City of South Gate settles officers’ suits for $18 million
The city of South Gate has paid out $18 million to settle lawsuits filed by a group of officers who said they faced racially motivated discrimination, harassment and retaliation in the aftermath of the ouster of a Latino police official in 2002, the officers’ attorney said Tuesday.
Sixteen police officers filed suits against South Gate, a working-class, predominantly Latino city with an annual budget of about $100 million, alleging that they were subjected to racial slurs and false internal affairs investigations, unfairly disciplined, and passed up for promotions. Many said they were discriminated against because of their association with Rick Lopez, a former acting police chief.
The settlements, the last of which was finalized Tuesday, include the claims of four officers who won a $10.4-million jury verdict in 2007 and former Assistant Chief Mark Van Holt, who was awarded $4.2 million by a jury in a retaliation suit against the city. Those verdicts were challenged on appeal by the city and settled for undisclosed amounts that are part of the $18 million, said Bradley Gage, the officers’ attorney.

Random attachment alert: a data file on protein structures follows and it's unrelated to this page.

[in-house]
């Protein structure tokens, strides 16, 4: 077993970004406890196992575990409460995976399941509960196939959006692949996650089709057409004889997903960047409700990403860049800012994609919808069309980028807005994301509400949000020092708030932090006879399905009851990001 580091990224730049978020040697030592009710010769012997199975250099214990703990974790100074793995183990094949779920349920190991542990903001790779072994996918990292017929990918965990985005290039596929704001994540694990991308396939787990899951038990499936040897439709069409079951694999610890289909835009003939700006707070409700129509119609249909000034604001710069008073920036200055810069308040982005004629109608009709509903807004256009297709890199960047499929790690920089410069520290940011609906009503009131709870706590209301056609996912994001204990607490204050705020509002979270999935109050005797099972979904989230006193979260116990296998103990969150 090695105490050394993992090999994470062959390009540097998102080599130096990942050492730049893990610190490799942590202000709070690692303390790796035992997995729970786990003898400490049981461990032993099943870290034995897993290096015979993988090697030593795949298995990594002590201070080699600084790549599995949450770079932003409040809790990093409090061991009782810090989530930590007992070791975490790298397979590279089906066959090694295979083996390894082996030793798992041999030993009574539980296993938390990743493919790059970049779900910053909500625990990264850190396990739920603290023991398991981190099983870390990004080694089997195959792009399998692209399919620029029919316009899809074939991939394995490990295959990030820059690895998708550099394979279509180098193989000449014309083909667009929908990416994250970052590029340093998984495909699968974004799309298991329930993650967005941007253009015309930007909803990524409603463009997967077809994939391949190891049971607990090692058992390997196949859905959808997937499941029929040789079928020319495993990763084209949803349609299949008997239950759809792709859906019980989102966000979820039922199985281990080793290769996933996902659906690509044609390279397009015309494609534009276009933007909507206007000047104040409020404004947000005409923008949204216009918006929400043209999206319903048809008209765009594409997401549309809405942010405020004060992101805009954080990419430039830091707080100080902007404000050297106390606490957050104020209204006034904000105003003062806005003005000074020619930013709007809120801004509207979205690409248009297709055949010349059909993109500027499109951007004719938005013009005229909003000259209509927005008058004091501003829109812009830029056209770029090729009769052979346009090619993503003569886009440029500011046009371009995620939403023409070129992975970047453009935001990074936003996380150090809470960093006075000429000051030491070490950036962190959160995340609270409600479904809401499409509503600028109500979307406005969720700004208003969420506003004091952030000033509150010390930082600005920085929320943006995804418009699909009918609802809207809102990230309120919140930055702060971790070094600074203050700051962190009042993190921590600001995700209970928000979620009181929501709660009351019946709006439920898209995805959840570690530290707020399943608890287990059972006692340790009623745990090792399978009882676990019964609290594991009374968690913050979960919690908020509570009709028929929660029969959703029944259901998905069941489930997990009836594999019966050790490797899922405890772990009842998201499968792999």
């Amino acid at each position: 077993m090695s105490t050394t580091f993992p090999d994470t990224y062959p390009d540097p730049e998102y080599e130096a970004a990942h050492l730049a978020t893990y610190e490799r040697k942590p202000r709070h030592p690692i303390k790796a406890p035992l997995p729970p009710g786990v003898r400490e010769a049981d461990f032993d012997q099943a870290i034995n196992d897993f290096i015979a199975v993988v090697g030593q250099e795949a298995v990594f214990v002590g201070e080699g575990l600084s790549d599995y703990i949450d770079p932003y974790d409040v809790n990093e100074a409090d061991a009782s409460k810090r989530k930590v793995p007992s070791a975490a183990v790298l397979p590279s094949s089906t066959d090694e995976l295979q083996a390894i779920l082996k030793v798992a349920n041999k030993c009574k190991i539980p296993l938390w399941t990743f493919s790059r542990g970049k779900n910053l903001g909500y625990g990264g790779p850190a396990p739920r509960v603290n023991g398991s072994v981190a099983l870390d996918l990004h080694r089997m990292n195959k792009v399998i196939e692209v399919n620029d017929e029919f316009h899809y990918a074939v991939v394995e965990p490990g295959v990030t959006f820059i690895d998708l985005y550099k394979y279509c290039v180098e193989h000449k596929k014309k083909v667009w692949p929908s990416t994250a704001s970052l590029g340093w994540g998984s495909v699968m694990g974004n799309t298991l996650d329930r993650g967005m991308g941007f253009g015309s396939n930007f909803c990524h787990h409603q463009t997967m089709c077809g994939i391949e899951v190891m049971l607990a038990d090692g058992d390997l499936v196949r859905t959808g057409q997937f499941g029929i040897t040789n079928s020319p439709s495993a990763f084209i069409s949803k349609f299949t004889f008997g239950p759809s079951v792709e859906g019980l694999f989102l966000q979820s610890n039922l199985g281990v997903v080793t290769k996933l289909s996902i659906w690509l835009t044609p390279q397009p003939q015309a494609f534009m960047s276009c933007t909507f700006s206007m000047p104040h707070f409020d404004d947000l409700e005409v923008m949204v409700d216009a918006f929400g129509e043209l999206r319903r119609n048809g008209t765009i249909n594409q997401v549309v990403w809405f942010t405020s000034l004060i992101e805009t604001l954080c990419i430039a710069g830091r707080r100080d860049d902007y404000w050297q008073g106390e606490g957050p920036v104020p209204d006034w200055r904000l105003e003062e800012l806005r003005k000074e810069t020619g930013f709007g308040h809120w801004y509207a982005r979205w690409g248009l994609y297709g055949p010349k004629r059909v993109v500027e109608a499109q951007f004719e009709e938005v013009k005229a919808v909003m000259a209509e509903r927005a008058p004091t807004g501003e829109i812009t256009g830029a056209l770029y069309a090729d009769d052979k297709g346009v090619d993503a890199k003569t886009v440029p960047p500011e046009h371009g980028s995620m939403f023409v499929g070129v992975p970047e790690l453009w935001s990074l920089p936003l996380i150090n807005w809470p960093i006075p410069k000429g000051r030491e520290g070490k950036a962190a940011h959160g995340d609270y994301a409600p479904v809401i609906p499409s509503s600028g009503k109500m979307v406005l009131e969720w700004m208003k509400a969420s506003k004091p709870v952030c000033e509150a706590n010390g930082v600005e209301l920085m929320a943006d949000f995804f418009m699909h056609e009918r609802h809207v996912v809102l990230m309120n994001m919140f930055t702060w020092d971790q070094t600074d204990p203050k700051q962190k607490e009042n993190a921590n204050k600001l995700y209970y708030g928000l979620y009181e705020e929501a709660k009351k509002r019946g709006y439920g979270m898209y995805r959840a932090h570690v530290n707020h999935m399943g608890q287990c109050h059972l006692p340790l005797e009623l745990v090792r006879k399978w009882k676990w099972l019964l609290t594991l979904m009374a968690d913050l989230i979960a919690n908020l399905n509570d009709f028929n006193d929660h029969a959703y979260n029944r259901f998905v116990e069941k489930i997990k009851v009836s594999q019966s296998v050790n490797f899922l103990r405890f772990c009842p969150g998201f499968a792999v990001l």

City spokeswoman Nellie Cobos said Tuesday that she could not confirm the total amount paid to the officers, saying only that the latest settlement was for $7 million.
“We’re pleased to bring closure, and to start a new beginning,” she said.
According to the plaintiffs’ lawsuits, the alleged harassment stemmed from a political scandal that roiled the city beginning in 2001, when the City Council appointed Lopez, then the police chief of Maywood, to head South Gate’s police force. The appointment led to a recall of council members and the eventual ouster of Lopez and two deputies.
Lopez’s departure came amid criticism of his annual salary and compensation, and concerns over his links with then-city Treasurer Albert Robles, who was later sentenced to 10 years in federal prison for stealing public funds.
The jury in the 2007 trial rejected the argument that the officers were discriminated against because of their race, but agreed that they were discriminated against because of Lopez’s race and national origin.